The rocker Charly Garcia, who is most often, and most generously, described as an Argentine Bob Dylan, explained that he would not vote for a woman "because I am a man."
Soccer's Diego Maradona, while expressing support for Fernandez, said he could not vote for Carrio because she is "unpresentable." This from a man whose binges on food, drugs and alcohol have more than once landed him bloated and disoriented in intensive care.
If American voters were uncomfortable with the attention paid to a glimpse of Sen. Hillary Clinton's cleavage, imagine how their eyes might widen at the focus on style and looks in this presidential contest.
Debate about the issues has been sparse. A recent poll in the newspaper La Nacion showed that 7 in 10 Argentines are paying little or no attention to the presidential campaign.
Fernandez has talked to the national media once about her plans for governing, and that came Wednesday, the second-to-last day of her campaign. Hours of airtime and reams of newsprint are spent instead on her sharp suits, high-heeled shoes and affection for handbags.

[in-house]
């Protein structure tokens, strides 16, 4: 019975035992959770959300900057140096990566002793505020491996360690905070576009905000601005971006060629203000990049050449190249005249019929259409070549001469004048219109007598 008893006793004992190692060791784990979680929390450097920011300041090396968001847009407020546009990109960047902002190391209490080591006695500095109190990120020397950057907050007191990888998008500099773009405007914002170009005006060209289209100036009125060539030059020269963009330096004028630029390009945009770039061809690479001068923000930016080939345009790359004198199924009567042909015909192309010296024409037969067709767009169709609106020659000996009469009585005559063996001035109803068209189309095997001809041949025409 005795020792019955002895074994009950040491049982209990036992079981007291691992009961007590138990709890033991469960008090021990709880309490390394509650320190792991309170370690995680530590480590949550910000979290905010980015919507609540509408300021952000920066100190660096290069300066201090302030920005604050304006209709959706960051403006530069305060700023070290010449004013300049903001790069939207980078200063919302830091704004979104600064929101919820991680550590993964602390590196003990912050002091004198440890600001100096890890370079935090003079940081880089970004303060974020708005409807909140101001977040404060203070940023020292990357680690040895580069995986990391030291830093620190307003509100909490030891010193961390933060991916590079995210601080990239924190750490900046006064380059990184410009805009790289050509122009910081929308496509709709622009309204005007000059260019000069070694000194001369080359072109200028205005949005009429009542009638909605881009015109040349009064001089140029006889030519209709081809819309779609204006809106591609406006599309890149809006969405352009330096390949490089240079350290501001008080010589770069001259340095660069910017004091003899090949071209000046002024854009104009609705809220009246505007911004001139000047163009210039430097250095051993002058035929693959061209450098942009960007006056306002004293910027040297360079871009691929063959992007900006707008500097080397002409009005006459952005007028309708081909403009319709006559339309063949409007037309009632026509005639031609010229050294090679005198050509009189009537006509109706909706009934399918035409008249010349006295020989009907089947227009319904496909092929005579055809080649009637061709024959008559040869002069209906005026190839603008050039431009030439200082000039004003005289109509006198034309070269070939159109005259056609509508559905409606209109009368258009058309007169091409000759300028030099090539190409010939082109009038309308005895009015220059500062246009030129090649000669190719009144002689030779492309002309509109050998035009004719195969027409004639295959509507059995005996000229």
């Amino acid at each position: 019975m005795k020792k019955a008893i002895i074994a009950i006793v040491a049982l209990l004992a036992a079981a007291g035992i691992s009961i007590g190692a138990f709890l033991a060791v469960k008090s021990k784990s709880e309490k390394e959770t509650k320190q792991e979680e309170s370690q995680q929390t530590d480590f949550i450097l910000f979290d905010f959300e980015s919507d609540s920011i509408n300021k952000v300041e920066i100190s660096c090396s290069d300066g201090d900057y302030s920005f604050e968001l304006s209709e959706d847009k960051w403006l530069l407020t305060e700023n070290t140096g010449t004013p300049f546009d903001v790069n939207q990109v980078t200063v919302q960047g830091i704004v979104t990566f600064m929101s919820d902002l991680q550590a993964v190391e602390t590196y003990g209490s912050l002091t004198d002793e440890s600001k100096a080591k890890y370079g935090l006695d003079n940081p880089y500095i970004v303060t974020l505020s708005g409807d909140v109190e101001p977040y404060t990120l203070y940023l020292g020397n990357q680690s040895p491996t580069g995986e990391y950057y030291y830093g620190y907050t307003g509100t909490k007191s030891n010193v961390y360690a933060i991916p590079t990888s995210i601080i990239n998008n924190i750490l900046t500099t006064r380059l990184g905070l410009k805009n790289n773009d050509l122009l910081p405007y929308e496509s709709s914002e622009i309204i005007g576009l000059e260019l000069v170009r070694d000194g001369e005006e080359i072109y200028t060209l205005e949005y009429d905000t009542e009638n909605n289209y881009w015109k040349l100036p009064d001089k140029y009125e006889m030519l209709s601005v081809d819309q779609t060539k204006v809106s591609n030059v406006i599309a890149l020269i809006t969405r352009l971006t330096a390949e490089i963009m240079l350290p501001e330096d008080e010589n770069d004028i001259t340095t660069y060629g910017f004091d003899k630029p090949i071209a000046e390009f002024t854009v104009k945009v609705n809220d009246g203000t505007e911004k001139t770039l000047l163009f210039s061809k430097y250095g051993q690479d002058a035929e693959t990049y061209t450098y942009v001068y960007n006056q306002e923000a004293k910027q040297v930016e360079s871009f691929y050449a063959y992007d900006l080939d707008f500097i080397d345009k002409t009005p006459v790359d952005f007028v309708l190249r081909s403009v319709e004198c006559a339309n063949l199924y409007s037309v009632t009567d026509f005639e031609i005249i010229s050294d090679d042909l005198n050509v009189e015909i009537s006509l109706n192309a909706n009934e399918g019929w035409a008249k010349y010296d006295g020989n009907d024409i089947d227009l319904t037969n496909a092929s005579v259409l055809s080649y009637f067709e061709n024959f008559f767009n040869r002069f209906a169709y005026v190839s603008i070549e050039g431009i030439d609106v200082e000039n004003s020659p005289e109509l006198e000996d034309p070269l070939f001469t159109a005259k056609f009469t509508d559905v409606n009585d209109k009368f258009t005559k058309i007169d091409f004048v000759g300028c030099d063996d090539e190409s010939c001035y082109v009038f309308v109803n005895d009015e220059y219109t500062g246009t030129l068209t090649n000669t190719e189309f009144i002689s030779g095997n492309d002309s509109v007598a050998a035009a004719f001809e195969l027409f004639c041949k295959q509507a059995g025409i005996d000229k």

Much is made of the total lack of charisma of Roberto Lavagna, a former economy minister who cannot gain traction in the polls even though he is widely viewed as the architect of Argentina's remarkable recovery.
Then there is Carrio, who has tried to turn her physical and sartorial plainness into a campaign advantage.
She boasts that not spending time or money on her appearance keeps her more in touch with the common Argentine. She takes jabs at Fernandez's record of rarely being seen in public without precisely coiffed hair and skillfully, if liberally, applied makeup.
"A queen of Botox," Carrio jabbed while making an indirect but viciously clear comparison between Fernandez and Eva Peron.
In this corner: Evita
Yes, Eva Peron is a player in this election too. Argentina remains divided over its most famous icon. (Evita still tops Che Guevara, at least until Broadway weighs in with "The Motorcycle Diaries: The Musical.") But that has not stopped Fernandez from summoning the specter of Juan Peron's lovely, fiery and ultimately tragic second wife.